Tuesday, October 7, 2014

The Oklahoman's Fetish, Gay Marriage, the Importance of Family Life, and the Majority Isn't Always Right

Well, now we know what fires up the rubes who run OKC's daily paper, The Oklahoman. It would seem the editorial staff of that suspect publication has what could almost be called a fetish about gay people.

Usually the right wing rag is barely interested in anything, other than overcharging for ad space, sports, and the occasional local murder. Although in the last instance it has to be a spectacularly gruesome act of violence and the victim is required to be white.

It is doubtful The Oklahoman would have dedicated as much ink to an ISIS terrorist attack on Pearl Harbor as it did to yesterday's Supreme Court decision to not decide anything about the issue of gay marriage.

Besides a huge headline, four local reporters, plus the paper's Washington Bureau writer all had stories covering the Supreme's refusal to hear appeals of lower court decisions. Those rulings had previously overturned laws in Indiana, Utah, Virginia, and Wisconsin, which outlawed gay marriage. In Oklahoma it rendered a state constitutional amendment, which had been passed in 2004 doing the same thing, invalid.

For all practical purposes the entire front page of The Oklahoman dealt with the decision, as did pages two through five. The front section of today's edition was only eight pages long and that eighth and back one was top to bottom advertising. All the journalistic hysteria left one page for the usual GOP propaganda, which passes for op-ed pieces and another for world news. You know, things like the ISIS thugs running amok and two guys in the U.S. suffering from the Ebola virus. Those abbreviated stories shared space with a series of AP snippets which ran the gamut from news about the Seattle City Council renaming Columbus Day, a paragraph about Saturn's moon, Titan, and four other day old highlights from around the world.

As can be imagined the non-decision appalled many notable people which was well documented, even as at least 14 same sex couples were getting married in the metro area. Chris Casteel quoted Governor Mary Fallin, who became engaged to her first husband at a party thrown by Playboy Magazine impresario Hugh Hefner, as saying, "The will of the people has now been overridden by unelected federal justices, accountable to no one. That is both undemocratic and a violation of state's rights."

State's rights would be the same argument the south used to justify slavery and secession. It was soundly defeated by another act of the people known as the Civil War.

Writer Carla Hinton, covering the reaction by local clergy, quoted a Southern Baptist minister who also harped on the whole state's rights--will of the people thing. The Southern Baptists broke away from their other baptist brethren when questions were raised about their noxious habit of owning human beings and considering them as nothing more than property. The Muslim guy Hinton interviewed didn't even have the subtly to stick to just gay marriage. He simply said, "Islam is against homosexuality..."

The Most Rev. Paul Coakley, the Roman Catholic Archbishop of Oklahoma City, told her, "Today's decision by the U.S. Supreme Court is deeply disappointing. Our faith affirms the central importance of marriage and family life." Coakley was last seen performing an exorcism of residual evil spirits in the Oklahoma City Civic Center a day after seven or eight people performed what they called a black mass there for fun and shock value. The Episcopalian Bishop and the Dean of the state's Episcopal Cathedral mumbled things about some people being happy and others who wouldn't be so happy--leaving unsaid, no we don't want talk about this, because if we did, we'd have to make a choice that might splinter our ever shrinking denomination even more than that it has been.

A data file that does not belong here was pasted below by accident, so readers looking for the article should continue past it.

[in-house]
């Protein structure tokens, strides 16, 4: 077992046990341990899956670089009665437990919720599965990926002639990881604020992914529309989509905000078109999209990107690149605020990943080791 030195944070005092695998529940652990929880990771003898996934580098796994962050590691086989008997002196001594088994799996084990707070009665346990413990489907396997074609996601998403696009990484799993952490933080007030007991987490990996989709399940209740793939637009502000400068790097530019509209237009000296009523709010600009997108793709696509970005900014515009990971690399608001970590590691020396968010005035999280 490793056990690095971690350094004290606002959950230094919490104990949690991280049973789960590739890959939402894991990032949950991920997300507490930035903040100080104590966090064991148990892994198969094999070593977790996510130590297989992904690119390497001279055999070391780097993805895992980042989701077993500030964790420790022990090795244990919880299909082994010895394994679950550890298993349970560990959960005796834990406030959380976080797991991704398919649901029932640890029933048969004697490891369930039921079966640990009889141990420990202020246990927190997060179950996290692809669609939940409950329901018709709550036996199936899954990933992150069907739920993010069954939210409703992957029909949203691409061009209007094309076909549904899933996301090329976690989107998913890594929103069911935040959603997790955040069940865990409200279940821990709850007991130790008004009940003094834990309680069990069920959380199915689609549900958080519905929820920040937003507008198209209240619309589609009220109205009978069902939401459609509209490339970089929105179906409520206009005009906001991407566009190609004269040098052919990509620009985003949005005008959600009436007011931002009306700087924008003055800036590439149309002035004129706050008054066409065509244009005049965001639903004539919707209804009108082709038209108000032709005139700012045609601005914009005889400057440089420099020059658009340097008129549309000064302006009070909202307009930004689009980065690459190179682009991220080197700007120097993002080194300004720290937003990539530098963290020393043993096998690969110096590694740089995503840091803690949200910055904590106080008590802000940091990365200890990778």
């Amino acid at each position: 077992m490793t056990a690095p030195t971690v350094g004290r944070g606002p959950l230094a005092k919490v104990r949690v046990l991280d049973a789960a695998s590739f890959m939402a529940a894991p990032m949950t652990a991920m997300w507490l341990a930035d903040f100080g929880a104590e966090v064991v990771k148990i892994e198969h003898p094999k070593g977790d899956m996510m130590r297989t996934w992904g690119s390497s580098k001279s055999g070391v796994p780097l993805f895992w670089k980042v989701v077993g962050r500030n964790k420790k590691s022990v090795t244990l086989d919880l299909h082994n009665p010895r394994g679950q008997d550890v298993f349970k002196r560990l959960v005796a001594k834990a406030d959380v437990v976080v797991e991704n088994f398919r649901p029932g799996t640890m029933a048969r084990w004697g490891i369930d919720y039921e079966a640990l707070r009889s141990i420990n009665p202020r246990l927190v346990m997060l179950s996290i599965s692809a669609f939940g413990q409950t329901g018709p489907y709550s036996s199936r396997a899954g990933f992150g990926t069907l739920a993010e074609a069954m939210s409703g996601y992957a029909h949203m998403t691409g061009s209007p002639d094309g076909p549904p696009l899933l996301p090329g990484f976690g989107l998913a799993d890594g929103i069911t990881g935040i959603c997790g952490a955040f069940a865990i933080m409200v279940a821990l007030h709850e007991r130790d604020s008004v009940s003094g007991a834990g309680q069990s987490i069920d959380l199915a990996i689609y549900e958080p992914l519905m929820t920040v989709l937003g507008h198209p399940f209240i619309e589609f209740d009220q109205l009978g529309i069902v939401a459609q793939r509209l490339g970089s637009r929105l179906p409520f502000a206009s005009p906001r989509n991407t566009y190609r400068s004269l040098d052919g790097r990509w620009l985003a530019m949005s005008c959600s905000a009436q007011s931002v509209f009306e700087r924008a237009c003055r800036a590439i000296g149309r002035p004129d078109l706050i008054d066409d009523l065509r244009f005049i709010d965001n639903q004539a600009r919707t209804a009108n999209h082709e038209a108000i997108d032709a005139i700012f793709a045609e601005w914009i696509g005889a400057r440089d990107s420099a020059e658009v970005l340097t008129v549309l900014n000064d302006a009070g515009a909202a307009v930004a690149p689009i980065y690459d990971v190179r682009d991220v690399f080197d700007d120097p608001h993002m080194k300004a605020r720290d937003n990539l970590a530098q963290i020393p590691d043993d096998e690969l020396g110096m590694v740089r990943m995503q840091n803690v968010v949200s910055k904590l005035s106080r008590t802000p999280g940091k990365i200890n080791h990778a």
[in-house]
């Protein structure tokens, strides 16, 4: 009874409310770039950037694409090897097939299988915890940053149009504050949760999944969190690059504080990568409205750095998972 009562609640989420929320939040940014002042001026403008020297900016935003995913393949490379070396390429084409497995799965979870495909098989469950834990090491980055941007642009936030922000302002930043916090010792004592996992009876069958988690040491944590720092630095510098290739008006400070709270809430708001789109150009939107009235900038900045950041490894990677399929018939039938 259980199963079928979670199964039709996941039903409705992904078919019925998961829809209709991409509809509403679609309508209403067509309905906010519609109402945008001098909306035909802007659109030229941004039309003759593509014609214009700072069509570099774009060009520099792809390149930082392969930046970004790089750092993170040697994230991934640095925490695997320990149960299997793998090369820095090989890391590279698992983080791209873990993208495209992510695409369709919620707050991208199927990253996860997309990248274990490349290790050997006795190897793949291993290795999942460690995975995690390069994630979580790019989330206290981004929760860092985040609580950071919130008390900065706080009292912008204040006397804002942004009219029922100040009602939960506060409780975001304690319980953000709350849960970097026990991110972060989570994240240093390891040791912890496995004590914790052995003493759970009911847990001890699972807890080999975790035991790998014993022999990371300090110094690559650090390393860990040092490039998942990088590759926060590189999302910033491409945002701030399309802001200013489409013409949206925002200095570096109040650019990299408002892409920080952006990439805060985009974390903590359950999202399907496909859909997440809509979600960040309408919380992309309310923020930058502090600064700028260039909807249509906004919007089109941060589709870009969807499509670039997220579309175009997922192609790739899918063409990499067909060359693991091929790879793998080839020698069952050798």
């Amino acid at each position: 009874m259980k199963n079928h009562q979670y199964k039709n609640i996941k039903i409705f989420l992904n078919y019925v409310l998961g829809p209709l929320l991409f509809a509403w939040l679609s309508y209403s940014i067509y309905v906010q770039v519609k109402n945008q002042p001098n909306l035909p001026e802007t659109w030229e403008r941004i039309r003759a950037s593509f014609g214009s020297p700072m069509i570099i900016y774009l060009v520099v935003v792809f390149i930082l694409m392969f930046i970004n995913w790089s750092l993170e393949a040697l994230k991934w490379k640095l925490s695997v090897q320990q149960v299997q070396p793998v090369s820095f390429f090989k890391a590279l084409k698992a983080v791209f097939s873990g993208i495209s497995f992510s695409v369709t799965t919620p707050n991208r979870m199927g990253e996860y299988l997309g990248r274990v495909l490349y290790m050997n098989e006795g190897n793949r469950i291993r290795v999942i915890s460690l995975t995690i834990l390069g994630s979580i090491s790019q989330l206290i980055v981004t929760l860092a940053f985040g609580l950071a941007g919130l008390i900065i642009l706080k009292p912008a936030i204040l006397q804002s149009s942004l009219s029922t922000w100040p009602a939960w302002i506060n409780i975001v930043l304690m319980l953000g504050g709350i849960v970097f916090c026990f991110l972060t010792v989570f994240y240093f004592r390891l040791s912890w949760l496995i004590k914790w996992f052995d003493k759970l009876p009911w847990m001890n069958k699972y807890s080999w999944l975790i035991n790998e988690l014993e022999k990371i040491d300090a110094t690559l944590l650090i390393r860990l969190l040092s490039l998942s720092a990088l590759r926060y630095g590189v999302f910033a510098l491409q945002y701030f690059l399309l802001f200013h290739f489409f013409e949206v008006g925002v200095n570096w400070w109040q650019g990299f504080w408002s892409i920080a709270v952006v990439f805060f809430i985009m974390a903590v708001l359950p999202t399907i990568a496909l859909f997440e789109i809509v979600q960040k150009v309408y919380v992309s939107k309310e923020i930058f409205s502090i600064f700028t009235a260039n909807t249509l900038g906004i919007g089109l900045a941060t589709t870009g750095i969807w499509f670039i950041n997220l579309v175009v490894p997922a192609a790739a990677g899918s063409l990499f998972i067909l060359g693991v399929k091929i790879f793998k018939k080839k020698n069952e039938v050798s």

In 2004, 76% of the people who voted on the issue said gay marriage in Oklahoma should be banned and same sex couples who were legally married in other states, then moved here, should not have their unions recognized.

Trust me on this, I've lived here almost my whole life. Tomorrow, if some crank were to get a measure on the ballot forbidding Muslims from holding public office in Oklahoma, it would win by about 76%. Afterward, if he was feeling really giddy about that one and proposed a ban on the construction mosques anywhere within the state, it would pass by just a few thousand votes less..

Such is the nature of the vox populi south of Kansas and north of the Red River.

For those wondering, Casteel writes that according to stats compiled by the Williams Institute of the University of California School of Law, there are more than 6,100 same sex couples living together in Oklahoma. 21% of them are raising an estimated 2,500 children.

There hasn't been, as far as I know, one case of abuse, sexual, or otherwise, committed by those gay parents reported to authorities, or by the local media. Ah yes, as the Archbishop said, "...the importance of marriage and family life."

Hey, in the final analysis winning an election doesn't mean everyone around here believes the majority is right. Think not? All you have to do is ask the opinion of those angry and pathetic fools who voted for Mitt Romney a couple of years ago to get their answer to that question.

sic vita est


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